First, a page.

The good news is that we didn’t lose any U.S. or allied troops’ lives. The bad news is that at least ten rockets rained down on the Ain al-Asad airbase in Anbar province, Iraq this morning. The launching spot for the rockets has already been located over the border in eastern Syria. Considering the fact that the Biden administration launched missile attacks on multiple, Iranian-controlled targets along the border between Syria and Iraq last week, most military analysts aren’t going to be particularly surprised by this development. But it does highlight the fact that the situation in northern Syria is far from settled. Multiple players are on the move in that region and the United States no longer controls the ground game. (Associated Press)
At least 10 rockets targeted a military base in western Iraq that hosts U.S.-led coalition troops on Wednesday, the coalition and the Iraqi military said. It was not immediately known if there were any casualties.
The rockets struck Ain al-Asad airbase in Anbar province at 7:20 a.m., spokesman Col. Wayne Marotto said.
Later, the Iraqi military released a statement saying the attack did not cause significant losses and that security forces had found the launch pad used for the missiles.
It was the first attack since the U.S. struck Iran-aligned militia targets along the Iraq-Syria border last week…
Nobody was taking “credit” for the attack as of this morning, but I don’t think we’re going to need to call in Nero Wolfe and Archie Goodwin to figure this out. Neither ISIS nor al Qaeda has that kind of hardware unless Iran gives it to them. Iran is still upset over the loss of terrorist organizer Qassim Soleimani last year in an American strike. Since then there have been a series of tit-for-tat strikes, some of which proved deadly. (A contractor from the Philippines working for American forces was killed during an Iranian missile strike earlier this year.)
Ever since Donald Trump withdrew some of our forces from Iraq, we’ve been primarily concentrated in just Baghdad and the Ain al-Asad airbase. Unfortunately, that makes it fairly easy for the Iranian-backed militants to locate a target when they want to hit us.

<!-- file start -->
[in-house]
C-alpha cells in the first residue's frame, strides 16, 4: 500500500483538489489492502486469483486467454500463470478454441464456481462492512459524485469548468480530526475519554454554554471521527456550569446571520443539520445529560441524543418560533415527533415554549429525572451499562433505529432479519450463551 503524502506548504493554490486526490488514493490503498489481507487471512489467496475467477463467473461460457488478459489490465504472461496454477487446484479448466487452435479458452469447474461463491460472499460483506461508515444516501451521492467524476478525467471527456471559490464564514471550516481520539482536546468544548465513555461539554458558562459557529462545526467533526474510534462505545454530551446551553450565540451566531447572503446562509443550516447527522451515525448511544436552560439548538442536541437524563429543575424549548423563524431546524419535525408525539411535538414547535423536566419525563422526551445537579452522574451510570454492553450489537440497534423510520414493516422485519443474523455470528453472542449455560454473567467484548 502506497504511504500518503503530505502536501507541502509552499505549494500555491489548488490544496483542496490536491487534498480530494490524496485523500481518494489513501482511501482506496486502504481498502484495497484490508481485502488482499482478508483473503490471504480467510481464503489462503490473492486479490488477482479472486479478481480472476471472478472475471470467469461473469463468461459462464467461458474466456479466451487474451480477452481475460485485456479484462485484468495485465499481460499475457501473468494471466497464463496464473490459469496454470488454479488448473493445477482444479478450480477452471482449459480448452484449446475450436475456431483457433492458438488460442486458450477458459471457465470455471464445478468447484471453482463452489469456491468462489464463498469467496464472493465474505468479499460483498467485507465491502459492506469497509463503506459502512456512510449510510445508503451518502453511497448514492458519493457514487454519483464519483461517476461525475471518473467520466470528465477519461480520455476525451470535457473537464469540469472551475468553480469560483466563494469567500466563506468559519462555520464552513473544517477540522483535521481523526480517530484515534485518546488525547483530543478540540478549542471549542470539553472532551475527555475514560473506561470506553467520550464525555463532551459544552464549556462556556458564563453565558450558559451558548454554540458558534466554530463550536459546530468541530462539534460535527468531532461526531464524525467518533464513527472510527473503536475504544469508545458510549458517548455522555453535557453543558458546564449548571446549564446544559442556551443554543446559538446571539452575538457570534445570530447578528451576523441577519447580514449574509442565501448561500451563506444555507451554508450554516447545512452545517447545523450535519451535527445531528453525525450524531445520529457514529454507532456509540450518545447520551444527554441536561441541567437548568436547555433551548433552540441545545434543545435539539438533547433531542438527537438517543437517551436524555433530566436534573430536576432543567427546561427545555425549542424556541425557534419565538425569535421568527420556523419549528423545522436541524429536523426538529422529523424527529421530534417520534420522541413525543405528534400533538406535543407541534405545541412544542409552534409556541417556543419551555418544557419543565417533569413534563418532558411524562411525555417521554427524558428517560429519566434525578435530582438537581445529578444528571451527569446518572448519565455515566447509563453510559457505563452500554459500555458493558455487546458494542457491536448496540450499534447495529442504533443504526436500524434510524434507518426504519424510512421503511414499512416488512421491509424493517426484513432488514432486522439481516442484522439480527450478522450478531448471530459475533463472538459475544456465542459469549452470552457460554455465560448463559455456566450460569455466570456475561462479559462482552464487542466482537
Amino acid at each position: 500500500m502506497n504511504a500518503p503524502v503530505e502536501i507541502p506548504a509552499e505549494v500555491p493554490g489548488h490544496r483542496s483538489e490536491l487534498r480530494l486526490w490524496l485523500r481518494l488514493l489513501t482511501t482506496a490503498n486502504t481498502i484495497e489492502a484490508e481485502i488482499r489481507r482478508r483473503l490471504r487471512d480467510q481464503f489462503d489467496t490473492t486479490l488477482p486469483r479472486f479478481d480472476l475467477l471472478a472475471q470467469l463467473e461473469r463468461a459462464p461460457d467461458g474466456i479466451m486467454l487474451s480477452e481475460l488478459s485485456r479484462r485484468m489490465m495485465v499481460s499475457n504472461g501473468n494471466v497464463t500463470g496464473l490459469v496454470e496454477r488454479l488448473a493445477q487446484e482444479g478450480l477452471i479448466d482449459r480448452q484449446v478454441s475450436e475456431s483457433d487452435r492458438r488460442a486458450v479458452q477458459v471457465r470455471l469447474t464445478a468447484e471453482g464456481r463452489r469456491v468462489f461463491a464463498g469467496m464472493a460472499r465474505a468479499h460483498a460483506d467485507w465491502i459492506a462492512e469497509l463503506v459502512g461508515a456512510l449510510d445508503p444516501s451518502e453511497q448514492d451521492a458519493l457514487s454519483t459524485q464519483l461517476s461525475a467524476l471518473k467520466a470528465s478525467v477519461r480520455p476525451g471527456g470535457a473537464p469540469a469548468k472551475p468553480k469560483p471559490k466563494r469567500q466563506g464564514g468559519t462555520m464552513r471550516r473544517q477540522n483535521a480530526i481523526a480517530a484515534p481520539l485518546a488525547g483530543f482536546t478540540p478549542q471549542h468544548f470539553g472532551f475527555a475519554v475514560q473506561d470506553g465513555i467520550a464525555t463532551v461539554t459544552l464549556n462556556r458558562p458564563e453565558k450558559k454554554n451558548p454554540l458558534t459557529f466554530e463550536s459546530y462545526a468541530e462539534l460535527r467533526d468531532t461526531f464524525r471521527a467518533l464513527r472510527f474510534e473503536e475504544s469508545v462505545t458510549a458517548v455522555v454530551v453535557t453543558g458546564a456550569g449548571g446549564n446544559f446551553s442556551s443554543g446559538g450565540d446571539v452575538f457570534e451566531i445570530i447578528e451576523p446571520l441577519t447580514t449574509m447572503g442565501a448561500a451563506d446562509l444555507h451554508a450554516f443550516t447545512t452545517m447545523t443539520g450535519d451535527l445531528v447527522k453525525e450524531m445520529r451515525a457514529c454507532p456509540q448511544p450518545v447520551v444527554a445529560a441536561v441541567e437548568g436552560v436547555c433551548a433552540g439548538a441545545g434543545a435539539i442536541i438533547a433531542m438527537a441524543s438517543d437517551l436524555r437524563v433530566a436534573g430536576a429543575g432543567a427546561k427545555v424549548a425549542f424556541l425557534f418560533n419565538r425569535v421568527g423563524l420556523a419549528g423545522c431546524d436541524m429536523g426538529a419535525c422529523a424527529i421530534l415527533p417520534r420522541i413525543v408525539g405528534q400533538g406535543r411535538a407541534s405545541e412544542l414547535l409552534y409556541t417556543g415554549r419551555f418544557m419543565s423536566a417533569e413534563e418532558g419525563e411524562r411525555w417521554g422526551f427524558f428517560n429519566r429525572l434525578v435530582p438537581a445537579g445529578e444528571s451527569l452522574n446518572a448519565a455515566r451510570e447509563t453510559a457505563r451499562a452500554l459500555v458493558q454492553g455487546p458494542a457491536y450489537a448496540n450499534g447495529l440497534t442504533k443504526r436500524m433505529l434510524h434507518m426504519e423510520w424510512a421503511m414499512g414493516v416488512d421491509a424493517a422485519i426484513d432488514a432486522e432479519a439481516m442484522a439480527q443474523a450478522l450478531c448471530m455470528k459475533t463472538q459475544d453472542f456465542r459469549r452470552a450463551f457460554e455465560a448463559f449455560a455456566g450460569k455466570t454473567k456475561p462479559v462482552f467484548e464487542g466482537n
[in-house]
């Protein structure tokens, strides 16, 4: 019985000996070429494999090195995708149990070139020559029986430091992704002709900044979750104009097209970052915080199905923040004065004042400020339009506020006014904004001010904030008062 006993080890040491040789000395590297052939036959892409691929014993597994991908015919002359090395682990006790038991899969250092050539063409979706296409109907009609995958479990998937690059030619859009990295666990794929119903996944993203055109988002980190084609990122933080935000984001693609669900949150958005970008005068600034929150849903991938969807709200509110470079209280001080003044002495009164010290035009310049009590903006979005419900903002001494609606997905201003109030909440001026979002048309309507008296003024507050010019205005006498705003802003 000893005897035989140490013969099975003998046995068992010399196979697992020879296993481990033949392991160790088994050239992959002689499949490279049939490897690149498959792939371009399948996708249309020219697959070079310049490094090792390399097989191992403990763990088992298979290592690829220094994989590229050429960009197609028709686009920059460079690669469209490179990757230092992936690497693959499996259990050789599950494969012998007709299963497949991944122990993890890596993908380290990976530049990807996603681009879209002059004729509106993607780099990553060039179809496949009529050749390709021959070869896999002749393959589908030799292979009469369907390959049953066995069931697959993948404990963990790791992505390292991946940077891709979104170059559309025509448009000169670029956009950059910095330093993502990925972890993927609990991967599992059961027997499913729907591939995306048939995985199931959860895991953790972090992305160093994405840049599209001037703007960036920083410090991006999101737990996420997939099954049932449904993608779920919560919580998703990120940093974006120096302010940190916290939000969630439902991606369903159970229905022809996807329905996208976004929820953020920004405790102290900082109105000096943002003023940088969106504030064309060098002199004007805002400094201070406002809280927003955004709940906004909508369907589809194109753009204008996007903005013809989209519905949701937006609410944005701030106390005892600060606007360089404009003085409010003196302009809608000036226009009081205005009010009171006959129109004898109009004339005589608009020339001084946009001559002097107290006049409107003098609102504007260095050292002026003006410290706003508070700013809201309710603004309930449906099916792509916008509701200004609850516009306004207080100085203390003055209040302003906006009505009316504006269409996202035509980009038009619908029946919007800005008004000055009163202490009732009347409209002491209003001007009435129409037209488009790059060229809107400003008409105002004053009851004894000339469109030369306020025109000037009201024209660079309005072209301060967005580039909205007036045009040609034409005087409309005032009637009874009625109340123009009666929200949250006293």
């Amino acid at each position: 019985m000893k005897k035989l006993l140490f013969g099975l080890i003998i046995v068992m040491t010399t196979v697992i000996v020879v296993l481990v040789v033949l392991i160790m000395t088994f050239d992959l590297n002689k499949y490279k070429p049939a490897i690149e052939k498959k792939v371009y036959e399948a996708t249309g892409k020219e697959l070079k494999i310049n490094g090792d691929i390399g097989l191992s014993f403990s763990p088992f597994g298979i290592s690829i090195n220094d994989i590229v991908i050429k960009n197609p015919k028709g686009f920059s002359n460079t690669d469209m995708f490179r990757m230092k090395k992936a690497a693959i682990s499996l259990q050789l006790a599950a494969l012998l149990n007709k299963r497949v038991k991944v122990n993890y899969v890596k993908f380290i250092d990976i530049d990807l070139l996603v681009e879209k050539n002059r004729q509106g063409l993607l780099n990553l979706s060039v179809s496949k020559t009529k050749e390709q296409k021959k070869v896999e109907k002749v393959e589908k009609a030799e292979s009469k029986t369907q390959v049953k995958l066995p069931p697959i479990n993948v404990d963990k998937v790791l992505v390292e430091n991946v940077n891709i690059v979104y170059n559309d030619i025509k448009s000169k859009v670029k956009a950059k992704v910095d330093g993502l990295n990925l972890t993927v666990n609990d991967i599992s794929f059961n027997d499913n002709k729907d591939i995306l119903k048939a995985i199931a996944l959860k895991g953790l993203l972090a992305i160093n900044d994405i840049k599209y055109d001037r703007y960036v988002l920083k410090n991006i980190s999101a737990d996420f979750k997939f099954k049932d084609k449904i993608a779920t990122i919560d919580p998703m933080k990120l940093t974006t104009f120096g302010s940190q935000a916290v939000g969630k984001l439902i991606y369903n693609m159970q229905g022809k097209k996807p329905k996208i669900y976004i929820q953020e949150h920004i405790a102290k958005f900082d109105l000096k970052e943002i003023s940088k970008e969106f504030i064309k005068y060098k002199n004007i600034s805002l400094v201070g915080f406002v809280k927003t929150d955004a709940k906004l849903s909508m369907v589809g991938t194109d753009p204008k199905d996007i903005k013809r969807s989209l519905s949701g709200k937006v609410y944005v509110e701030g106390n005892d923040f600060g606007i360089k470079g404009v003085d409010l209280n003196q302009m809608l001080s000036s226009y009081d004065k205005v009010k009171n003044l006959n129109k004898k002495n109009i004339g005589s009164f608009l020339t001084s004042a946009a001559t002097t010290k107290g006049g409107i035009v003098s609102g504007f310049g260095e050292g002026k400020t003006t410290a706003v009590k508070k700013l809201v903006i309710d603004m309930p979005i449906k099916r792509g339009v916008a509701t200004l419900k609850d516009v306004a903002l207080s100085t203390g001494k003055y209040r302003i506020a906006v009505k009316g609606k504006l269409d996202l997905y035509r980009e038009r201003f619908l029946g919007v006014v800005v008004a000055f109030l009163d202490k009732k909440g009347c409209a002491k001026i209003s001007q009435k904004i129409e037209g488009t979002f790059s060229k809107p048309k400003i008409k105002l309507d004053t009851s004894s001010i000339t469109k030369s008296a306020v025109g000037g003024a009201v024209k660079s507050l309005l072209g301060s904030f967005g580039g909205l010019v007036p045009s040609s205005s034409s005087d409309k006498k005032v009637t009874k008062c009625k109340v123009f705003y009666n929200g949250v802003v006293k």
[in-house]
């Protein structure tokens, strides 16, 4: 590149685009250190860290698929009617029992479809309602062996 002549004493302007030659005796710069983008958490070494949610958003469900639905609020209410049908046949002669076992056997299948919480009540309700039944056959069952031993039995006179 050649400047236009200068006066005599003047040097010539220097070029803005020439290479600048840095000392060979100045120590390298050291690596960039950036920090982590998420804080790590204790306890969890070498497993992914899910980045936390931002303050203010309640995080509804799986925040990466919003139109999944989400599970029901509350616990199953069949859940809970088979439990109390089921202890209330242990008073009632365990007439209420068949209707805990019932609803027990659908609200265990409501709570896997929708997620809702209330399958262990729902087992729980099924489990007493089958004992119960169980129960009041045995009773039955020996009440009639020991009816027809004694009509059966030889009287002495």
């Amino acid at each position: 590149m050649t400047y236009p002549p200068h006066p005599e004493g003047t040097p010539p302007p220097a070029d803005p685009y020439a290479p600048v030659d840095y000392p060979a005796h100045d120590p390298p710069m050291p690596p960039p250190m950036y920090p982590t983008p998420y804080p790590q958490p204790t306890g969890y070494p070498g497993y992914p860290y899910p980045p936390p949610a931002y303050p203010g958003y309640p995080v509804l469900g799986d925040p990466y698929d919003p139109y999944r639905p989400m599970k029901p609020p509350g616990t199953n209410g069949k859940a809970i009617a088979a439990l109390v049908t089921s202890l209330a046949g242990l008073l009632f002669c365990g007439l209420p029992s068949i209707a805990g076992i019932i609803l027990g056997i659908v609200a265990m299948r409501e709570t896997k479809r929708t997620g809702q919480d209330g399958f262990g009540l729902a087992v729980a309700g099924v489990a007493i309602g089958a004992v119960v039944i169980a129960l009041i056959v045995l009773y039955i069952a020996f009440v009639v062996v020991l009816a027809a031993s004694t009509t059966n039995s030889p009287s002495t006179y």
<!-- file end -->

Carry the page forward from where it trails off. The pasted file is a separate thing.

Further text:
This action further complicates the plans for the Pope to visit Iraq this weekend. It’s not as if the radical Islamist terrorists are big fans of Christianity to begin with, but the Pontiff would undoubtedly be one of the biggest potential targets they could ever hope to hit. It’s not technically our responsibility to protect the Pope and it was his decision to travel there, but I do wonder if the value of spreading the Good Word in a war-torn region like that is really worth the risk.
Liberals who were already tired of a “warmonger” like Donald Trump were critical of Joe Biden for last week’s American missile strike against the Iranian militias. What sort of response will they have to these events? Biden is in a tricky situation at the moment when it comes to Iraq. Can he afford to turn a blind eye to these latest attacks? Alternately, if he authorizes another proportional response in the coming weeks he’s going to look like he’s simply continuing the foreign policy plan of Trump and dragging out this fight indefinitely.
Much the same as with Afghanistan, Joe Biden has some tough decisions to make about Iraq and Syria. We either need to get out of there entirely and effectively ceded the entire territory to Iran, Syria, Turkey, and Russia, or we need to have enough of a presence there to keep our own troops and our allies secure from these sorts of attacks. Both paths are politically problematic back home.